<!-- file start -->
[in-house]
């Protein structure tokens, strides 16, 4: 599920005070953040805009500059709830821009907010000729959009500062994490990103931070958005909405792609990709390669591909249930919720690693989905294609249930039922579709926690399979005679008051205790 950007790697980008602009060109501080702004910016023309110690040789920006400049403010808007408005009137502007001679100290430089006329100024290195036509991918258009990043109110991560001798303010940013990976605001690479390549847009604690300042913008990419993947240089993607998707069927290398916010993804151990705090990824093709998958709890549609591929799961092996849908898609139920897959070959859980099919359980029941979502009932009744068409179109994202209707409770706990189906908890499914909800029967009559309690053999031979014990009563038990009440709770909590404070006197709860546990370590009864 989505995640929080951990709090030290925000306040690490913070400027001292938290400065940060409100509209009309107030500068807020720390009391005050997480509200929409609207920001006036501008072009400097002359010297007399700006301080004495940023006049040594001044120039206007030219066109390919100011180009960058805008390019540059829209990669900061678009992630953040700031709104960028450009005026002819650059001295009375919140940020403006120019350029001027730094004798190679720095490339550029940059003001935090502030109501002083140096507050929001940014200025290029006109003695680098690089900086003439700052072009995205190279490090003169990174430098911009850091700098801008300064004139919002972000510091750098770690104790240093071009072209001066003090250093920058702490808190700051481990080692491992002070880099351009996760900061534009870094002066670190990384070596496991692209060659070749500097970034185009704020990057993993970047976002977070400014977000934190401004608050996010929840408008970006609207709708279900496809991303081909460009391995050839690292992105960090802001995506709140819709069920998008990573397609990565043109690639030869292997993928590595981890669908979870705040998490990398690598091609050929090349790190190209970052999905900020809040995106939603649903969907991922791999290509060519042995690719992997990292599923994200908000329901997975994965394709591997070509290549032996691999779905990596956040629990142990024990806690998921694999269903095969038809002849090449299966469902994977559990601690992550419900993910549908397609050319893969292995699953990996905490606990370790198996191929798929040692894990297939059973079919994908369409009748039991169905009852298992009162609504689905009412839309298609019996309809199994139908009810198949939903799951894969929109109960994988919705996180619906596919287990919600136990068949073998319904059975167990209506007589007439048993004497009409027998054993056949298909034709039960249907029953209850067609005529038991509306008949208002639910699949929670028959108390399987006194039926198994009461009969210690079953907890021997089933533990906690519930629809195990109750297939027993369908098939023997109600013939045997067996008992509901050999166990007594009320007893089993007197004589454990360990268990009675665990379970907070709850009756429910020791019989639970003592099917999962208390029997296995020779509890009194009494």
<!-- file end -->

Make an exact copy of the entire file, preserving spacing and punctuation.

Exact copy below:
[in-house]
């Protein structure tokens, strides 16, 4: 599920005070953040805009500059709830821009907010000729959009500062994490990103931070958005909405792609990709390669591909249930919720690693989905294609249930039922579709926690399979005679008051205790 950007790697980008602009060109501080702004910016023309110690040789920006400049403010808007408005009137502007001679100290430089006329100024290195036509991918258009990043109110991560001798303010940013990976605001690479390549847009604690300042913008990419993947240089993607998707069927290398916010993804151990705090990824093709998958709890549609591929799961092996849908898609139920897959070959859980099919359980029941979502009932009744068409179109994202209707409770706990189906908890499914909800029967009559309690053999031979014990009563038990009440709770909590404070006197709860546990370590009864 989505995640929080951990709090030290925000306040690490913070400027001292938290400065940060409100509209009309107030500068807020720390009391005050997480509200929409609207920001006036501008072009400097002359010297007399700006301080004495940023006049040594001044120039206007030219066109390919100011180009960058805008390019540059829209990669900061678009992630953040700031709104960028450009005026002819650059001295009375919140940020403006120019350029001027730094004798190679720095490339550029940059003001935090502030109501002083140096507050929001940014200025290029006109003695680098690089900086003439700052072009995205190279490090003169990174430098911009850091700098801008300064004139919002972000510091750098770690104790240093071009072209001066003090250093920058702490808190700051481990080692491992002070880099351009996760900061534009870094002066670190990384070596496991692209060659070749500097970034185009704020990057993993970047976002977070400014977000934190401004608050996010929840408008970006609207709708279900496809991303081909460009391995050839690292992105960090802001995506709140819709069920998008990573397609990565043109690639030869292997993928590595981890669908979870705040998490990398690598091609050929090349790190190209970052999905900020809040995106939603649903969907991922791999290509060519042995690719992997990292599923994200908000329901997975994965394709591997070509290549032996691999779905990596956040629990142990024990806690998921694999269903095969038809002849090449299966469902994977559990601690992550419900993910549908397609050319893969292995699953990996905490606990370790198996191929798929040692894990297939059973079919994908369409009748039991169905009852298992009162609504689905009412839309298609019996309809199994139908009810198949939903799951894969929109109960994988919705996180619906596919287990919600136990068949073998319904059975167990209506007589007439048993004497009409027998054993056949298909034709039960249907029953209850067609005529038991509306008949208002639910699949929670028959108390399987006194039926198994009461009969210690079953907890021997089933533990906690519930629809195990109750297939027993369908098939023997109600013939045997067996008992509901050999166990007594009320007893089993007197004589454990360990268990009675665990379970907070709850009756429910020791019989639970003592099917999962208390029997296995020779509890009194009494």